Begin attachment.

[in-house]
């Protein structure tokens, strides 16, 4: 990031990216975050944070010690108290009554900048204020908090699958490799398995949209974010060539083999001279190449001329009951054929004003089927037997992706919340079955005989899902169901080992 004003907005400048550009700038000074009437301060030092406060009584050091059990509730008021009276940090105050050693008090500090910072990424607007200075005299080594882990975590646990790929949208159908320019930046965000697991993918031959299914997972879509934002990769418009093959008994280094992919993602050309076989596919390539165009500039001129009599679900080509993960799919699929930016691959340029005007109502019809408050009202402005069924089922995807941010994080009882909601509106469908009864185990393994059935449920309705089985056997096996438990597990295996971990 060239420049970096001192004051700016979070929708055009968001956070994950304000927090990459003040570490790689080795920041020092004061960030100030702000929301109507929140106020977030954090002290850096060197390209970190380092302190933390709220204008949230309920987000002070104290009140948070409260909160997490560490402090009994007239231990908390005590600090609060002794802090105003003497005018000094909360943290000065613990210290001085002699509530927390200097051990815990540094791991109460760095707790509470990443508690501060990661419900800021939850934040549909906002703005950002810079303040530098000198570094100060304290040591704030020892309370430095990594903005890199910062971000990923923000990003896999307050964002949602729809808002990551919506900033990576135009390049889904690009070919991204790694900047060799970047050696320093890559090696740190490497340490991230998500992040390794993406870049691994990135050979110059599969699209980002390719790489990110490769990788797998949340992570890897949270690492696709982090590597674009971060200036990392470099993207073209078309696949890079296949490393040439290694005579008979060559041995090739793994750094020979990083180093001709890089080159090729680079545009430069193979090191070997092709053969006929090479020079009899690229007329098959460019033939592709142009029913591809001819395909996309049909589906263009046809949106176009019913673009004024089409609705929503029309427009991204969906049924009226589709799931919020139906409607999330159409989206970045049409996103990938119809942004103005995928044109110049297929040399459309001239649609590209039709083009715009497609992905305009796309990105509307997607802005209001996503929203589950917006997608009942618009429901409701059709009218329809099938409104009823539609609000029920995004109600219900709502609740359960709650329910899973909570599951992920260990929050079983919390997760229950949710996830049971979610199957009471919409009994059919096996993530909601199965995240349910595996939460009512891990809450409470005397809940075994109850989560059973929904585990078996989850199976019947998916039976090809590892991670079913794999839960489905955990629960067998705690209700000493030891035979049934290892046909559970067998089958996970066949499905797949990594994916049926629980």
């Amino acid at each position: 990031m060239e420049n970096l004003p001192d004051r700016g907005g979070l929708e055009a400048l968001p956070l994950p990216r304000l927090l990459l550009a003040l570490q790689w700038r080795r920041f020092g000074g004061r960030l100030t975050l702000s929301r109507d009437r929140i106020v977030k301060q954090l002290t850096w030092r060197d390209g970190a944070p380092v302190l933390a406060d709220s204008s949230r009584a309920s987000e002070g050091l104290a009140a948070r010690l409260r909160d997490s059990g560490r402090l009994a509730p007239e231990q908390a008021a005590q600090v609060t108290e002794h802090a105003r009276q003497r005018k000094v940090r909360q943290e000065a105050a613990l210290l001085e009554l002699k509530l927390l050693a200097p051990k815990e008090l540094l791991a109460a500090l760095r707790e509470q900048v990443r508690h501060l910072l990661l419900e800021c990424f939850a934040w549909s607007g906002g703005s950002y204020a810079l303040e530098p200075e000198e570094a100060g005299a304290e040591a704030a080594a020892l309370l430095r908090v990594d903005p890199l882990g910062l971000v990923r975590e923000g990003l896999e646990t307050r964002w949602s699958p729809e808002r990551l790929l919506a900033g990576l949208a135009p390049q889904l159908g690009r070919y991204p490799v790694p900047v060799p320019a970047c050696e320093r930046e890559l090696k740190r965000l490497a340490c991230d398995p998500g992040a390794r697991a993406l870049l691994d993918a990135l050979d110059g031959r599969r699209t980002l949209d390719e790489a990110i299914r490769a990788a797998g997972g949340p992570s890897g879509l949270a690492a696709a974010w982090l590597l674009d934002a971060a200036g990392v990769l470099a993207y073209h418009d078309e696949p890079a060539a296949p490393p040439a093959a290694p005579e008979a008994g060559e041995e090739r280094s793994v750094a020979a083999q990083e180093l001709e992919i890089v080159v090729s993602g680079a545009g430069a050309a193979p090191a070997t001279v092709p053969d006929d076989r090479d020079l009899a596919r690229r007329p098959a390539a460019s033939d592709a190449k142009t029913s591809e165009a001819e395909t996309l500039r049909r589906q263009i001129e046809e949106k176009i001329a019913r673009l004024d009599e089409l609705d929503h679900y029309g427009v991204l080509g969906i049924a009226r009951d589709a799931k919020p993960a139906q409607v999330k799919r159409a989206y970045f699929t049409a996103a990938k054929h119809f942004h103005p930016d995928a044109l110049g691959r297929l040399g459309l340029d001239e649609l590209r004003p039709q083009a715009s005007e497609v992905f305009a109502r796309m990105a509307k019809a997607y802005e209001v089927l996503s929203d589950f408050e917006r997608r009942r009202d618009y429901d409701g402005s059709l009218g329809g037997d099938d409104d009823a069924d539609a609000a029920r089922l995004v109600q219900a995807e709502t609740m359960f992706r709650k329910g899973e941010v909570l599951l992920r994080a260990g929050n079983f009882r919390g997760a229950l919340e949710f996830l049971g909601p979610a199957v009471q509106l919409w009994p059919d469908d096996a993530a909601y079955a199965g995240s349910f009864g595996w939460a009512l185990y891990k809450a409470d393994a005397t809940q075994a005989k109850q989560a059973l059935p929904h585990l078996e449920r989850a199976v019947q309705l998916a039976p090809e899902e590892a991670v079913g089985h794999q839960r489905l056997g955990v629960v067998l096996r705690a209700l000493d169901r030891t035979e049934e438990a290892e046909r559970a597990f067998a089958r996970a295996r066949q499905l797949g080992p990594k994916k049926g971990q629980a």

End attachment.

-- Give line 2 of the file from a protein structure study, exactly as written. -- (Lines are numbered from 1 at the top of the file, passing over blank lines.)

């Protein structure tokens, strides 16, 4: 990031990216975050944070010690108290009554900048204020908090699958490799398995949209974010060539083999001279190449001329009951054929004003089927037997992706919340079955005989899902169901080992 004003907005400048550009700038000074009437301060030092406060009584050091059990509730008021009276940090105050050693008090500090910072990424607007200075005299080594882990975590646990790929949208159908320019930046965000697991993918031959299914997972879509934002990769418009093959008994280094992919993602050309076989596919390539165009500039001129009599679900080509993960799919699929930016691959340029005007109502019809408050009202402005069924089922995807941010994080009882909601509106469908009864185990393994059935449920309705089985056997096996438990597990295996971990 060239420049970096001192004051700016979070929708055009968001956070994950304000927090990459003040570490790689080795920041020092004061960030100030702000929301109507929140106020977030954090002290850096060197390209970190380092302190933390709220204008949230309920987000002070104290009140948070409260909160997490560490402090009994007239231990908390005590600090609060002794802090105003003497005018000094909360943290000065613990210290001085002699509530927390200097051990815990540094791991109460760095707790509470990443508690501060990661419900800021939850934040549909906002703005950002810079303040530098000198570094100060304290040591704030020892309370430095990594903005890199910062971000990923923000990003896999307050964002949602729809808002990551919506900033990576135009390049889904690009070919991204790694900047060799970047050696320093890559090696740190490497340490991230998500992040390794993406870049691994990135050979110059599969699209980002390719790489990110490769990788797998949340992570890897949270690492696709982090590597674009971060200036990392470099993207073209078309696949890079296949490393040439290694005579008979060559041995090739793994750094020979990083180093001709890089080159090729680079545009430069193979090191070997092709053969006929090479020079009899690229007329098959460019033939592709142009029913591809001819395909996309049909589906263009046809949106176009019913673009004024089409609705929503029309427009991204969906049924009226589709799931919020139906409607999330159409989206970045049409996103990938119809942004103005995928044109110049297929040399459309001239649609590209039709083009715009497609992905305009796309990105509307997607802005209001996503929203589950917006997608009942618009429901409701059709009218329809099938409104009823539609609000029920995004109600219900709502609740359960709650329910899973909570599951992920260990929050079983919390997760229950949710996830049971979610199957009471919409009994059919096996993530909601199965995240349910595996939460009512891990809450409470005397809940075994109850989560059973929904585990078996989850199976019947998916039976090809590892991670079913794999839960489905955990629960067998705690209700000493030891035979049934290892046909559970067998089958996970066949499905797949990594994916049926629980």